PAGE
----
Tonic is a new app with a radical approach to recommendations personalized for you: It doesn't want to know who you are, make money off your interests or hook you on using its app more and more. Instead, Tonic wants to recommend five, and only five, things every day, like an article or photo essay.
It's definitely the first app I've ever been pitched that might recommend me a poem.
It's also the first app to launch from, a startup comprising veterans from companies like Spotify, Instagram and The New York Times. Many came to the startup from tech giants, disillusioned by how an earlier promise of the internet has turned dark or exploitative. Canopy's mission is figure out what recommendations are like when they're private by default and aren't optimized for addiction.
"We're all feeling pretty down about the state of the internet ecosystem, the apps we use and our relationship to our devices," Matthew Ogle, Canopy's head of product, said in an interview and demo last week.
Your options, he said, shouldn't be either checking Twitter every five seconds for the latest hate reads or throwing your phone in the sea. "There's still good stuff on the internet, and there are other experiences that are possible."
Society has spent the last few years re-examining technology's hidden costs, exposed by some of the nightmares tech has created. Personalization, for one, is built on the premise that tech companies can delight you with recommendations if you let them get to know you. But that approach has evolved into users handing over troves of intimate details about themselves, without much visibility or control over how that data are used.
How Tonic works
Tonic's recommendations are built by a combination of on-device machine learning and differential privacy. To understand how they work, imagine the recommendations Tonic suggests as a jigsaw puzzle. Your device is the only part of this system that knows your jigsaw puzzle should be of, say, a picture of kittens. But your device tells Tonic's servers to send all kinds of puzzle pieces -- for kittens and puppies and baby otters too. Then your device discards all the puppy and otter puzzle pieces and uses only the correct kitty pieces to put your puzzle together.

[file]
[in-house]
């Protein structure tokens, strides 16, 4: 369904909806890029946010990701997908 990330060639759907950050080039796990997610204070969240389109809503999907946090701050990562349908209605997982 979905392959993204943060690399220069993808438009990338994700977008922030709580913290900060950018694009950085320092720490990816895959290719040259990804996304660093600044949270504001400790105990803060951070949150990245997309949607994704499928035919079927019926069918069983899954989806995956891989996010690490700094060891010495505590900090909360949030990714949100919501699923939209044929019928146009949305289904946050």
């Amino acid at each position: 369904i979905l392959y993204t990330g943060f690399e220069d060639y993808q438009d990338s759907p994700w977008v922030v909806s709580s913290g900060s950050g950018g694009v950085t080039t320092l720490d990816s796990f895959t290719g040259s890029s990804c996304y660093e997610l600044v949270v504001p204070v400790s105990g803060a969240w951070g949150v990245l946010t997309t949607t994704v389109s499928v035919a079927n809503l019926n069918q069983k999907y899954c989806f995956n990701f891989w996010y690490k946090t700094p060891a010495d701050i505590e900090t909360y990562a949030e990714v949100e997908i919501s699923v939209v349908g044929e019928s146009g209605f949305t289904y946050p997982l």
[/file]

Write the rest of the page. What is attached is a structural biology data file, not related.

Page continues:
That's one way to think of Tonic's system, where all the behavioral data needed for recommendations stay on your device, and a model of what you like is sent to Canopy's servers masked by other information. While most other recommendation systems ingest your data and do all their algorithmic crunching on their own servers, Tonic's servers send back a bunch of possible recommendations and then the final selections are finished on your device, because that's the only place where the model of your specific preferences lives.
Tonic and Canopy never know who you are, or even that you love kittens, but you still get your kitty jigsaw puzzle put together.
Human vetting is also another backstop. While people don't curate your recommendations, humans vet all the content that's in the pool of possible suggestions on Tonic. The company said that so far Tonic has recommended articles from more than 550 publications and websites. The majority of recommendations will be articles, but the app will add in other forms over time, like photo essays, digital art, videos and short poems.
The app is free to download and use starting Wednesday for Apple's iOS, with an Android version coming within the next six months.
So what's in it for Canopy? The company may launch paid apps in the future, but its business model is to license its recommendation technology to partners. The idea is to power the personalization of companies that can't build something from scratch that stacks up against Facebook. Tonic is the first way Canopy will see how its approach to recommendations works when unleashed into the wild.
"We hear a lot about creating a better internet for people, and for that to be successful, it's a shared endeavor," Annika Goldman, Canopy's senior vice president of strategy and operation, said in an interview last week. "We're not going to do it alone."